Davis, Vick top list of most disliked in sports
Al Davis has been linked to the Oakland Raiders since 1962, first as the coach and general manager, then as an owner. It’s been a largely successful but controversial ride, one that’s included highly publicized spats with the NFL, lawsuits against him from three California cities (Oakland, Los Angeles and Irwindale) as he moved his club up and down the West Coast, and calling out many of his coaches and star players.
Davis’ profile has dimmed in recent years, thanks mostly to the Raiders’ futility on the field from 2004 to 2009. But over the past couple of years, he’s fired coach Lane Kiffin after barely more than a season, then feuded with Kiffin’s successor, Tom Cable, who Davis also just fired even after he led the team to an improved 8-8 record this past season. All the while, there was Davis’ constant second-guessing of the coaching staff on who to start at quarterback after the flop of 2007 top draft pick JaMarcus Russell.
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At age 81 Davis can proudly look back on a career that’s included three Super Bowl titles and a spot in the Pro Football Hall of Fame. He also stands as the most disliked sports figure in America. According to the latest survey by E-Poll Market Research, 68 percent of the public gives Davis the thumbs down on likeability. The biggest adjective respondents apply to Davis: “creepy.” Basically, any softening of Davis’s image long after his prime maverick days in the 1980s and 1990s seems to have been washed away in the past couple of years.
“There are just certain guys that people just love to hate,” says E-Poll CEO Gerry Philpott. “A lot of news has come out of Oakland lately, none of it good. That’s not going to reflect well on the owner.”
E-Poll surveyed more than 1,000 adults on their attitudes toward sports figures currently active as players, coaches, owners or commentators. All were ranked on the combined percentages of respondents who answered “Dislike Somewhat,” “Dislike,” or “Dislike a Lot,” to each sports figure.
A big lesson from the poll: Image rehab takes time for players who have had brushes with the law or substance abuse. Michael Vick, last year’s most disliked sports figure, improved his combined “dislike” score to 56 percent from 69 percent – better, but only enough to push him to No. 2. After admitting to using steroids and returning to the Cardinals as a hitting coach, Mark McGwire’s dislike score mellowed to 43 percent from 48 percent, nudging him down to No. 8 from No. 6. Philpott says that, unlike a player who might carry a negative image based on poor play or not living up to expectations, a guy who digs his own hole with steroids or a criminal conviction is in for a longer haul.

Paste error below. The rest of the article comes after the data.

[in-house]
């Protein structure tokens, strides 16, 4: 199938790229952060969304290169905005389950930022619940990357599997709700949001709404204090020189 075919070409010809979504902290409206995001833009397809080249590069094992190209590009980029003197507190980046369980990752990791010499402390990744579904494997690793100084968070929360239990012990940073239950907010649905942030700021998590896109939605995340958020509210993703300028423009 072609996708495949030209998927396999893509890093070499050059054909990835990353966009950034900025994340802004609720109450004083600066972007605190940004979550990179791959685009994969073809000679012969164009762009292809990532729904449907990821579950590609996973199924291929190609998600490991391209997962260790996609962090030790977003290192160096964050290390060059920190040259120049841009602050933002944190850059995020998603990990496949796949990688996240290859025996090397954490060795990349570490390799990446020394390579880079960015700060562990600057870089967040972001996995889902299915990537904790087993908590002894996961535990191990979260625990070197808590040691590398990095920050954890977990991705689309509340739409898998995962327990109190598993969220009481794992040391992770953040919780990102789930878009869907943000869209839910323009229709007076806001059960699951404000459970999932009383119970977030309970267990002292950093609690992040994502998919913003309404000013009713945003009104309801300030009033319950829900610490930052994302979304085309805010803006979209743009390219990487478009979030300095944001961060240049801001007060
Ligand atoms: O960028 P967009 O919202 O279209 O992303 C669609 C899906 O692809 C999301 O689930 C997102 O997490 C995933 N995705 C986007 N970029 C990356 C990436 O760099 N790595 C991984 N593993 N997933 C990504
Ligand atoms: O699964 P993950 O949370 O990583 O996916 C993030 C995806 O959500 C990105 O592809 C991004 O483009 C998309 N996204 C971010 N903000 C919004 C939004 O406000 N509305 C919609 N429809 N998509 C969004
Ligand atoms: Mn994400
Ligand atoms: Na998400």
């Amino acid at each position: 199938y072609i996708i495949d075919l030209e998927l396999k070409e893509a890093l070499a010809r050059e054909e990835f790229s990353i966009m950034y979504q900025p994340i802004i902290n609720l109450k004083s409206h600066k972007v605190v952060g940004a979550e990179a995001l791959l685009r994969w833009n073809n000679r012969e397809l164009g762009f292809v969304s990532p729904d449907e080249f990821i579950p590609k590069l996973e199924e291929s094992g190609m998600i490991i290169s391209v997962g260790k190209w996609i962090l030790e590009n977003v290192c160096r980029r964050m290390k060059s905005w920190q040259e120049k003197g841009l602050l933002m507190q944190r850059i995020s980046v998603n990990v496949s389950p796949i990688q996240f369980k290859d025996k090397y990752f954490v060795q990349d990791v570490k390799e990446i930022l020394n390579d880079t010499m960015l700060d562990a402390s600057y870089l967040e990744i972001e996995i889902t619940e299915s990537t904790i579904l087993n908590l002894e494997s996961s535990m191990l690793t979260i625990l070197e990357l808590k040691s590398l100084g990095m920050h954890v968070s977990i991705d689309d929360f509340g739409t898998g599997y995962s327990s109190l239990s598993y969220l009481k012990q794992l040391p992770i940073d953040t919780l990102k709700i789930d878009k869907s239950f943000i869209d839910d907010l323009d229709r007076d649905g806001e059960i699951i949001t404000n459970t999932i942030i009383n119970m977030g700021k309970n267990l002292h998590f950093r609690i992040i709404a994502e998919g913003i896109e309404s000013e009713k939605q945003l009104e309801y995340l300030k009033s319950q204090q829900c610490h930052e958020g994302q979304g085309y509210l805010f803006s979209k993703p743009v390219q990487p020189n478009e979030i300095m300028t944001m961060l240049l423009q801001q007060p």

“A psychological penance,” Philpott calls it. “The average consumer or casual fan doesn’t care what you did on the field, he just cares about what you did [off it].” Nonetheless, improved performance on the field can help, as Vick’s numbers demonstrate.
Tiger Woods’ lackluster performance since returning to the golf course has kept any possible public opinion bounce at arm’s length. Tiger essentially held steady from last year on our list, at No. 4 with a 52 percent dislike rate.
One guy who dropped off the list from a year ago: Steelers quarterback Ben Roethlisberger, who served a four-game suspension for violating the NFL’s personal conduct policy after he was investigated for sexual assault. Big Ben’s dislike score dropped to 39 percent from 57 percent, still way above the 13 percent average for all athletes, but out of top 10 range. As Philpott notes, the fact that Roethlisberger was never charged with a crime helped him bounce back pretty quickly.
Also finishing in the top six: Dallas Cowboys owner Jerry Jones (some people just don’t like outspoken owners), Tampa Bay Rays outfielder Manny Ramirez, whose fading bat no longer covers up for his aloof manner, and Cincinnati Bengals receiver/diva Terrell Owens, a polarizing player whose shtick is either loved or hated by most fans.
New to the list this year are Washington Redskins lineman Albert Haynesworth, a big-money player who clashed with coach Mike Shanahan after showing up for camp out of shape, plus legendary (and temperamental) former college basketball coach Bob Knight, who apparently still manages to get under some people’s skin as an ESPN analyst.
The “top” five: